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A Prefect's Uncle - Book Review

By Sukanya Venkatraman

Prologue/Statutory warning/ Cover up : If this ends up seeming like a part of an article that talks about P. G. Wodehouse’s, to put it in lay man’s term, brilliance, than a review of his book, forgiveness is sought. It’s my first of Wodehouse’s books and hence the obvious awe.
A prefect’s uncle, does not, by any stretch of the adjective, have an amazing plot or story line. It does not have deeply distraught, greatly talented and therefore amazing characters. It doesn’t give a new perspective on life or make one sit down and think about the stark realities of the world today.
So why read the book?
Because its an insight into Wodehouse’s brilliance. He is the grandfather who delves into philosophy, but lets you go as deep as you want to into his words. He is the father, who tells you the difference between good and bad. He is also the mother, who tells you that there’s good and bad within all of us, that when asked for forgiveness, the bad must be forgiven, for that’s the good in them. He is the friend, who reminds you of the little things in life. Finally, through his characters – the good-natured Mariott, the typical do-gooder Gethryn, the multi-talented but vain Pringle, the proud but good-at-heart Norris, the reserved, yet not unfriendly Reece, the much despised Monk, the trouble-inviting junior Farnie and the no-nonsense Wilson, he is the amazing narrator, brilliant author and master wordsmith.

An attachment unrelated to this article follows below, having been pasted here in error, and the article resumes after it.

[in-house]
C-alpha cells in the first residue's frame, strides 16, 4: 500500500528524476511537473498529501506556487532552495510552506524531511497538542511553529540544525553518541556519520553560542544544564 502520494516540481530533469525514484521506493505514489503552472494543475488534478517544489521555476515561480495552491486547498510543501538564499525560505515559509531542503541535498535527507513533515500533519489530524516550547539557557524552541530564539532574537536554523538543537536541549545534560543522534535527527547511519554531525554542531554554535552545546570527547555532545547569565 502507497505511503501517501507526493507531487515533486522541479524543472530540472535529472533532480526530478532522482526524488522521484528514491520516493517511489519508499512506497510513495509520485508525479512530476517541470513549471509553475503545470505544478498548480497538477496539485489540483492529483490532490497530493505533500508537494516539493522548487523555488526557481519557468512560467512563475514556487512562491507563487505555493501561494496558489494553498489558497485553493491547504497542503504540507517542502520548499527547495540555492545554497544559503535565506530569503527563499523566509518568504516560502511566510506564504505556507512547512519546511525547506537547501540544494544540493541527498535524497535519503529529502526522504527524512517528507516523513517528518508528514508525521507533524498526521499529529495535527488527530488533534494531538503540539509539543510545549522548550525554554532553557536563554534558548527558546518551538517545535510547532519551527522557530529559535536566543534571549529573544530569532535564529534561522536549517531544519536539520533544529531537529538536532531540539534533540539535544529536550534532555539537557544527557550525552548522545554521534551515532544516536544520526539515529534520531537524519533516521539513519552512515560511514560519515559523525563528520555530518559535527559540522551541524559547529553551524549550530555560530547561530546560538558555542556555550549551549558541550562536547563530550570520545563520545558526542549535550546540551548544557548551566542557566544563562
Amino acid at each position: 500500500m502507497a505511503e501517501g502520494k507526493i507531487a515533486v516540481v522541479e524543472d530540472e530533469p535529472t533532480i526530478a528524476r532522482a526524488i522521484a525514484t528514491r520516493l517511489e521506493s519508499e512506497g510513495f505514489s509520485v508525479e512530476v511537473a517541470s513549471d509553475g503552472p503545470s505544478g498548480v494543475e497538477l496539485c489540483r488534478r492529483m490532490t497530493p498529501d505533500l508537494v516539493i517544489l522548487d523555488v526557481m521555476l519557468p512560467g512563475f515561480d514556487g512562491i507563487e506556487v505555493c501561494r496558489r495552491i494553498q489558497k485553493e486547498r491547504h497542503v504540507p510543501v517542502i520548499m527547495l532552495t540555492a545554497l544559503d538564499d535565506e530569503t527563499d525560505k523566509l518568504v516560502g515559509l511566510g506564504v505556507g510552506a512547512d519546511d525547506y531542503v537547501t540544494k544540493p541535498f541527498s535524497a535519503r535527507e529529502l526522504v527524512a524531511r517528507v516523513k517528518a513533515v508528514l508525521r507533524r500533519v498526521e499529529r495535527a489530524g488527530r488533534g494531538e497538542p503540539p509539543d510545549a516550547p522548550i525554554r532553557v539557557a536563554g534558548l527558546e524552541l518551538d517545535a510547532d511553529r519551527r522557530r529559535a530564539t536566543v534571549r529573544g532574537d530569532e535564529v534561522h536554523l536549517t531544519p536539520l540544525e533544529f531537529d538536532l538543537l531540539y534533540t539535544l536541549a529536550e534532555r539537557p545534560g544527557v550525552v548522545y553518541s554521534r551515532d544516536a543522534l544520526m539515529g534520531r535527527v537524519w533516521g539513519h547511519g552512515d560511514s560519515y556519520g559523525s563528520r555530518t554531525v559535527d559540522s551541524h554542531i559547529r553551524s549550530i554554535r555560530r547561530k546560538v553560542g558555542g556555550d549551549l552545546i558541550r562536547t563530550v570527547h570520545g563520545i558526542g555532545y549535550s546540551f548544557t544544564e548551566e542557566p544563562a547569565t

A prefect’s uncle is a simple story of a year at Beckford. A typical year, where human characteristics are revealed, prejudices and friendships are formed and broken. The protagonists, with their seemingly ordinary lives, deal with the various ups and downs – the disappearance of Gethryn, one of their main bowlers, during the match against MCC; the rise of an underdog house cricket team and the final victory in the football match in the winter term. 

It is the perfect book to start off your holidays with- not too serious, and as light as you want it to be. It’s an extra-ordinary person’s narrative of ordinary people’s lives, which makes it extra-ordinary. It reminds you of the fact that life shouldn’t be taken too seriously, that one doesn’t grow at his/her turning points, but during the journey before and after.

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Sukanya Venkataraman


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